Intuitively, it is easy to accept the claim that customer satisfaction leads to repeat purchases. After all, if you have a choice, why would you abandon a brand that has surpassed your expectations1; and why would you keep buying from a brand that has disappointed you? Happy customers buy again. Unhappy customers, move on. … Continue reading The murky link between customer satisfaction and loyalty
Statistics company, Statista, published this chart showing the manufacturing costs of leading smartphone brands: Focusing on phones launched in 2016, only, we can see that Huawei uses the cheapest components, and Google Pixel the most expensive. And that Samsung phones use more expensive hardware components than their Apple counterpart: Phone model Manufacturing cost $ … Continue reading Smartphone manufacturing costs vs retail prices
Deloitte’s 2016 Global Mobile Consumer survey reveals that the proportion of UK smartphone users who use their phone for web-enabled activities continues to increase. For instance, 56% of users now use instant messaging at least once a week. The number is 59% for social networks, and 71% for e-mail. At the same time, the proportion … Continue reading Smartphone use: e-mail and social up; phone calls down
Today I want to share with you a fabulous report that I found, summarising more than 60 theories and models of behaviour. It is a great primer on the topic, authored by Andrew Danton, which very neatly summarises the assumptions, as well as the strengths and weaknesses of various approaches. This report is part … Continue reading Useful primer on (consumer) behaviour models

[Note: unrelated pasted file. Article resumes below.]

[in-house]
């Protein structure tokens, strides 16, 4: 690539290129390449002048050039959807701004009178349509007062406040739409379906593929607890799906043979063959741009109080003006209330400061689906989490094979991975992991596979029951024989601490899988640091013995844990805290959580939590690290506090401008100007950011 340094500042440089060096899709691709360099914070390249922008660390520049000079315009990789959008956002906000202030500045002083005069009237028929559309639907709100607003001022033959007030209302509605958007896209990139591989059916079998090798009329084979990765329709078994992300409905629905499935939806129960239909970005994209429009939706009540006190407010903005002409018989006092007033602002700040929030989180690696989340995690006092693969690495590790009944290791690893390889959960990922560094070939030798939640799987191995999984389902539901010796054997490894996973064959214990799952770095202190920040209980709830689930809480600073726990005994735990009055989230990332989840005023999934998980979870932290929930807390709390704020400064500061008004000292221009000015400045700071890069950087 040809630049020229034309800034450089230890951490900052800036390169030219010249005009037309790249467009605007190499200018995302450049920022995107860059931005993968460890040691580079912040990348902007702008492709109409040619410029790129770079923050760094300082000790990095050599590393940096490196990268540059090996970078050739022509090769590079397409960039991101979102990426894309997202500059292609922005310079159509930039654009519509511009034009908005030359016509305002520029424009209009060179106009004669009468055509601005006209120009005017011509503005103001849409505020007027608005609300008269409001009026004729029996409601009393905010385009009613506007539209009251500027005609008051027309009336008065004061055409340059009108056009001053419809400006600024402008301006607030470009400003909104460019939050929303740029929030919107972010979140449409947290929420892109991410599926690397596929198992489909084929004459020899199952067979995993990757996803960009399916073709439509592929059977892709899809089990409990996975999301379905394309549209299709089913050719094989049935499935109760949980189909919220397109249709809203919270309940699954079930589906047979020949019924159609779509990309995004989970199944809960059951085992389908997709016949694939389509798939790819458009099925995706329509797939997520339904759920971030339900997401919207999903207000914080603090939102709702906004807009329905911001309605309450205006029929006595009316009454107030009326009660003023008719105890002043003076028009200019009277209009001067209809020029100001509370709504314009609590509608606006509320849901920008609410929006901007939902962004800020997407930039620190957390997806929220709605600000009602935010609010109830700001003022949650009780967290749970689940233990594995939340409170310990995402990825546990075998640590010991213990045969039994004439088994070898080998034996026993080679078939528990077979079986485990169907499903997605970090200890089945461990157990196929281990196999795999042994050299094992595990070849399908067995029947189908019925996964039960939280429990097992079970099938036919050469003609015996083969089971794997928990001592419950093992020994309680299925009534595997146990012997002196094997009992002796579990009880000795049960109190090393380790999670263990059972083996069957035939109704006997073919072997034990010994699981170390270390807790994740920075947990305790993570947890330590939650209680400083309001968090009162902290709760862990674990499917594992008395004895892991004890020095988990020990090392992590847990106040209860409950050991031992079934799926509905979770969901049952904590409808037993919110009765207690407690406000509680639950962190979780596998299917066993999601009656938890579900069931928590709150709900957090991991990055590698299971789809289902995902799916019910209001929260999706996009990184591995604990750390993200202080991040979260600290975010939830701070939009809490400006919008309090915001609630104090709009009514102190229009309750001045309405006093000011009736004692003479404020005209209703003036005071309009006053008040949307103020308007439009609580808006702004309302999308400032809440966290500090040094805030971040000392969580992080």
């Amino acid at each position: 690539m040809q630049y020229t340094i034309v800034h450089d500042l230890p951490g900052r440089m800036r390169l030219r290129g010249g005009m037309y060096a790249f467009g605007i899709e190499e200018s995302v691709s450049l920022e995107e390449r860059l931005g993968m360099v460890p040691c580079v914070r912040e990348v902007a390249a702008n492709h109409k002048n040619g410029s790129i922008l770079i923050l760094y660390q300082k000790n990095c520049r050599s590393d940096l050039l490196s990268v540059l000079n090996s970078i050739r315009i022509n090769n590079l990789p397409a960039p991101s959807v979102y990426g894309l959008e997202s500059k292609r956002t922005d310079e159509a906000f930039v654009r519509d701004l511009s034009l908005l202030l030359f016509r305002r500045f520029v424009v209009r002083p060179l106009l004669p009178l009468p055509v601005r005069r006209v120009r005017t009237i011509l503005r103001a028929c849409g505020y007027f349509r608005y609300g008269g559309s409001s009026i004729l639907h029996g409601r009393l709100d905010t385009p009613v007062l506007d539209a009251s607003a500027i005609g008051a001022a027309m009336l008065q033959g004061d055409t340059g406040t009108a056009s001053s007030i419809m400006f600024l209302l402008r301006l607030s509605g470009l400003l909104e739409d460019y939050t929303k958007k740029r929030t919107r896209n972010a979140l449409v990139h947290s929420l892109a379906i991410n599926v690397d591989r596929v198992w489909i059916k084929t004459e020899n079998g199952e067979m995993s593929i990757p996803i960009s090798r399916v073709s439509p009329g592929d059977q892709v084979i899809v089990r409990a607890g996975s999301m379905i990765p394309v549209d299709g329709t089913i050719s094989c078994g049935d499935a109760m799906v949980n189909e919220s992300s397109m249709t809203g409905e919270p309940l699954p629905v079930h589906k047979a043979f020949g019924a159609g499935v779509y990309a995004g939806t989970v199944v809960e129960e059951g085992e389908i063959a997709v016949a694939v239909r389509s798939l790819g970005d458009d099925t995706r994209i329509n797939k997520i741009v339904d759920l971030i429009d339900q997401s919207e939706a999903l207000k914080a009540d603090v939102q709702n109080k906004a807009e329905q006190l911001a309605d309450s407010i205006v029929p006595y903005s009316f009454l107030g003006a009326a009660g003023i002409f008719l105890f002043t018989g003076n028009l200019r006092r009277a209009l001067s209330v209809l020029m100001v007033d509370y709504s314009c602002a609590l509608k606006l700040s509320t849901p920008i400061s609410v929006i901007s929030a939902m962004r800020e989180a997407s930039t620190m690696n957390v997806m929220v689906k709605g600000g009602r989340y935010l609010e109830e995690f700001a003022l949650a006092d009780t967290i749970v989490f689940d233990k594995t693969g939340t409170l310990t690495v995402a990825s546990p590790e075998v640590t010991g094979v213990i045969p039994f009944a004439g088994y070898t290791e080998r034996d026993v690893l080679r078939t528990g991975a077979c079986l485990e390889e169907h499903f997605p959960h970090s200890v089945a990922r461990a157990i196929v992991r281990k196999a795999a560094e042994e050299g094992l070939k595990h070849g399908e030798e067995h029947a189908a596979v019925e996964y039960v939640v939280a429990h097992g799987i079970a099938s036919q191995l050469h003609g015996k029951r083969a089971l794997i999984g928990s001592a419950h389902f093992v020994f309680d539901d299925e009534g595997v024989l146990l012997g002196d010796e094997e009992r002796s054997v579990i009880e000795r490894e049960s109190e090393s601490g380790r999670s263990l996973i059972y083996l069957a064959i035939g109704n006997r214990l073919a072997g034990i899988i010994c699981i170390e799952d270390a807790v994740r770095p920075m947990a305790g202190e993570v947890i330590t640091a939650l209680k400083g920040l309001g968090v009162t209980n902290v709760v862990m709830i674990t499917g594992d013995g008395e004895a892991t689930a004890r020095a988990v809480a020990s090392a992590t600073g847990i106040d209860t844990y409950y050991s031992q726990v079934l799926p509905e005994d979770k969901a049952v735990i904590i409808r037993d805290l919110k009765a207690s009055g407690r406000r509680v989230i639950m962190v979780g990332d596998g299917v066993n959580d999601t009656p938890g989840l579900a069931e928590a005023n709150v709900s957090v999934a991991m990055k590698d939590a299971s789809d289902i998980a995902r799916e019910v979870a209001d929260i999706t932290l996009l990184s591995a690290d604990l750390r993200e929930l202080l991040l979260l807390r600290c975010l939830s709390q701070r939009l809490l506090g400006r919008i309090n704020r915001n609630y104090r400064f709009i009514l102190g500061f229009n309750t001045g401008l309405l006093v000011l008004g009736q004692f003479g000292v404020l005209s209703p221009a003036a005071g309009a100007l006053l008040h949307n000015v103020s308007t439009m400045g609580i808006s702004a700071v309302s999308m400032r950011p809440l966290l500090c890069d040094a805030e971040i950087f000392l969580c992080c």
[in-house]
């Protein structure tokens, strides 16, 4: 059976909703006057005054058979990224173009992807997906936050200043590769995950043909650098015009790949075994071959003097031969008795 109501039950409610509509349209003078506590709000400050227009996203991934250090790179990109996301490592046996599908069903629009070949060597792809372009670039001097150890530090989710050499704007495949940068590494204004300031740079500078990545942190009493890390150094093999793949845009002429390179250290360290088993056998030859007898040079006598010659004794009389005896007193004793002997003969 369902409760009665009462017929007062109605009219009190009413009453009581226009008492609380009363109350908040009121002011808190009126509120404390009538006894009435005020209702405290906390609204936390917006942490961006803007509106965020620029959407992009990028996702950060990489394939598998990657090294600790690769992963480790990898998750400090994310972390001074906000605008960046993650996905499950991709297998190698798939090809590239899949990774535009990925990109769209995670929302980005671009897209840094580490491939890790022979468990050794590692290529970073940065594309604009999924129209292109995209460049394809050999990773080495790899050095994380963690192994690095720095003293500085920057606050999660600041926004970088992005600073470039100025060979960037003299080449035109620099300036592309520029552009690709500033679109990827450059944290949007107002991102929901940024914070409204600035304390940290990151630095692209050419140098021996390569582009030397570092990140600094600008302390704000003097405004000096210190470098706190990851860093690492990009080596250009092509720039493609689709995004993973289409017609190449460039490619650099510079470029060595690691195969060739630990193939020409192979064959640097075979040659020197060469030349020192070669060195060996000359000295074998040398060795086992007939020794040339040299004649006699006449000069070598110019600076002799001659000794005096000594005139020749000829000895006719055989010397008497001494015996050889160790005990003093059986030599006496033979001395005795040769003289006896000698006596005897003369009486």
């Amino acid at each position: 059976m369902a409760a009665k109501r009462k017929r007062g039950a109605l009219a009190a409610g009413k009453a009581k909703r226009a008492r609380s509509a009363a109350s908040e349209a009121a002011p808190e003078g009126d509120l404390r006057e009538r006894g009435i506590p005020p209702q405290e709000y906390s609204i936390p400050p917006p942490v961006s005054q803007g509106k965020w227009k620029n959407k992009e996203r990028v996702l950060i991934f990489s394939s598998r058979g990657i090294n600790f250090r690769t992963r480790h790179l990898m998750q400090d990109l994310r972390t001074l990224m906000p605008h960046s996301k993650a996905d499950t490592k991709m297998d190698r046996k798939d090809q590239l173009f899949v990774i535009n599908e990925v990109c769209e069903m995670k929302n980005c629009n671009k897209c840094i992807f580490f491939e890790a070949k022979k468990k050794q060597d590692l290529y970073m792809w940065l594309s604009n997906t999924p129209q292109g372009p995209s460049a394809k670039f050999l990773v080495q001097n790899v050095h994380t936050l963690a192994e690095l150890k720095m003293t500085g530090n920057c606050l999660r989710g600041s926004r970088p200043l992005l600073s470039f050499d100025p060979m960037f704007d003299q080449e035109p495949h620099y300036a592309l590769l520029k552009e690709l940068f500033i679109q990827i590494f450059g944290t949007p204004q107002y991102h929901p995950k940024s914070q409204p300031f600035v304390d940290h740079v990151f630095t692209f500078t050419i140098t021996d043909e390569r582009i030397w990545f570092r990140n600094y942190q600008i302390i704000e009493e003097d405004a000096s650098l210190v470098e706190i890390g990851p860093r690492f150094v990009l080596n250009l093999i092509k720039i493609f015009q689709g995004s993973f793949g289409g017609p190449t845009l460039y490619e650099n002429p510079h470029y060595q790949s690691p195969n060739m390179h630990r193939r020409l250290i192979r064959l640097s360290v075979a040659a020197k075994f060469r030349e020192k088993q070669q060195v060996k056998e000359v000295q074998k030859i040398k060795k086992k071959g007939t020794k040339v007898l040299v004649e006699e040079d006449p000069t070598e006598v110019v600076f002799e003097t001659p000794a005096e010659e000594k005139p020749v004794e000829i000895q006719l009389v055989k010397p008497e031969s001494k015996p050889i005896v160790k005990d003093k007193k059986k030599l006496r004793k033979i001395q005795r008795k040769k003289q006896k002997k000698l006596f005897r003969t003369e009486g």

I am quite annoyed with myself. You see, I usually pride myself of seeing through tempting packaging or sales deals, and base my purchase decisions on the product and its value for me, more than anything else. Yet, here I am, very foolishly mourning the fact that the gym that I usually … Continue reading Should gyms be fun or hardwork?
Today, a marketing lesson from the kiddo: What he is talking about, here, is the role of smell as a stimulus. Smell (and other stimuli like colour, temperature, or sounds) can create an affective response in shoppers. This can either be a direct emotional reaction to the stimulus (e.g., the smell makes us feel hungry); or … Continue reading Oh, don’t you love the smell of 2-Acetyl-1-pyrroline?
In the UK, as in the US, women routinely pay more for the same, or identical, products marketed at men. The difference, which is sometimes referred to as the pink tax, can range from a few percentage points, to twice as much. Sometimes, the only difference is that the product is pink; other times, not … Continue reading Why do women pay extra for products?
Emotions are key to explain and anticipate consumer behaviour, and sentiment analysis offers marketers a way of measuring and summarising those emotions. Emotions displayed on social media conversations, in particular, are very appealing for research, as these platforms offer many opportunities to listen to the conversations in real time, with minimum disruption for the individuals … Continue reading Studying sentiment on Twitter is… complicated
For a customer facing company, there are many potential benefits of developing an app. It can provide valuable customer insight; it offers a vehicle for personalisation; and it can foster loyalty towards your brand, as discussed here. However, with more than 1 million apps available in Apple’s app store, alone, you really need to understand … Continue reading Google research on choice and use of mobile apps
I am (finally) reading the book Mistakes were made (but not by me) by Carol Travis and Elliot Aronson (affiliate link), which explores why people find it hard to accept responsibility for mistakes. There is an interesting section in the book, where authors report on findings from psychological experiments that show that: ‘(I)f people go … Continue reading Customers that suffered to get your product value it more than those that didn’t